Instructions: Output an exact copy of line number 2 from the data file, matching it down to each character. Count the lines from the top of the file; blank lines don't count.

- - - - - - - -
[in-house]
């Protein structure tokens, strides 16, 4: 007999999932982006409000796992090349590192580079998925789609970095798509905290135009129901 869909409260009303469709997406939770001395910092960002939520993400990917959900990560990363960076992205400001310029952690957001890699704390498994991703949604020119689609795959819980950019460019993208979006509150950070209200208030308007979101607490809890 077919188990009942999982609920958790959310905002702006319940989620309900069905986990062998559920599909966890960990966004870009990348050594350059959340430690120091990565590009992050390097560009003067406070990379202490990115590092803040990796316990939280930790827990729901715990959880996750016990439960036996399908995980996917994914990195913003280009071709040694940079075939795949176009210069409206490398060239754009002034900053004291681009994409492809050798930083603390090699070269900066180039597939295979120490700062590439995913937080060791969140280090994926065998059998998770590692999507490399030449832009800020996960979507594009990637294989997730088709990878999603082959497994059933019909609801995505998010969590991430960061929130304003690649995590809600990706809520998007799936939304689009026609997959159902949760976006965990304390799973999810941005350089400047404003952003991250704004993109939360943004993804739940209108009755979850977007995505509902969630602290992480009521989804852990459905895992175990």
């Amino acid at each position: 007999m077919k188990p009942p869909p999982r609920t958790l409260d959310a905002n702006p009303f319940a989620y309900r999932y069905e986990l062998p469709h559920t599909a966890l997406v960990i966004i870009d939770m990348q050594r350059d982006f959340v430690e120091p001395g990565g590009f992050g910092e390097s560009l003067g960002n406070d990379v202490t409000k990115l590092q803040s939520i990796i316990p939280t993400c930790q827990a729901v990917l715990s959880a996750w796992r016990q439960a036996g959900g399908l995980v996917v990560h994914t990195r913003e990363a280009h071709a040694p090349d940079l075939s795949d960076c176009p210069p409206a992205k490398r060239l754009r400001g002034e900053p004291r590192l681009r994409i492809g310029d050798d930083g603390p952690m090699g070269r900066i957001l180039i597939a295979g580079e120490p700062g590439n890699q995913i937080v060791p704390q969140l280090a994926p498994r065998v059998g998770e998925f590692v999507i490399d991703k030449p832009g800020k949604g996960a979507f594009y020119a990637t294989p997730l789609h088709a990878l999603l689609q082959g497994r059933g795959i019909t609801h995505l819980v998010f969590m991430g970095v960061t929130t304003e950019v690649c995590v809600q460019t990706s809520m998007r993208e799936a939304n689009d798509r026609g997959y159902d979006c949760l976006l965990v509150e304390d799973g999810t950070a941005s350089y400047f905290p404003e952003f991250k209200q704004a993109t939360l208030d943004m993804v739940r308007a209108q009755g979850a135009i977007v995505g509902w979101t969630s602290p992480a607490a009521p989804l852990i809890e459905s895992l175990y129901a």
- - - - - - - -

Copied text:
């Protein structure tokens, strides 16, 4: 007999999932982006409000796992090349590192580079998925789609970095798509905290135009129901 869909409260009303469709997406939770001395910092960002939520993400990917959900990560990363960076992205400001310029952690957001890699704390498994991703949604020119689609795959819980950019460019993208979006509150950070209200208030308007979101607490809890 077919188990009942999982609920958790959310905002702006319940989620309900069905986990062998559920599909966890960990966004870009990348050594350059959340430690120091990565590009992050390097560009003067406070990379202490990115590092803040990796316990939280930790827990729901715990959880996750016990439960036996399908995980996917994914990195913003280009071709040694940079075939795949176009210069409206490398060239754009002034900053004291681009994409492809050798930083603390090699070269900066180039597939295979120490700062590439995913937080060791969140280090994926065998059998998770590692999507490399030449832009800020996960979507594009990637294989997730088709990878999603082959497994059933019909609801995505998010969590991430960061929130304003690649995590809600990706809520998007799936939304689009026609997959159902949760976006965990304390799973999810941005350089400047404003952003991250704004993109939360943004993804739940209108009755979850977007995505509902969630602290992480009521989804852990459905895992175990």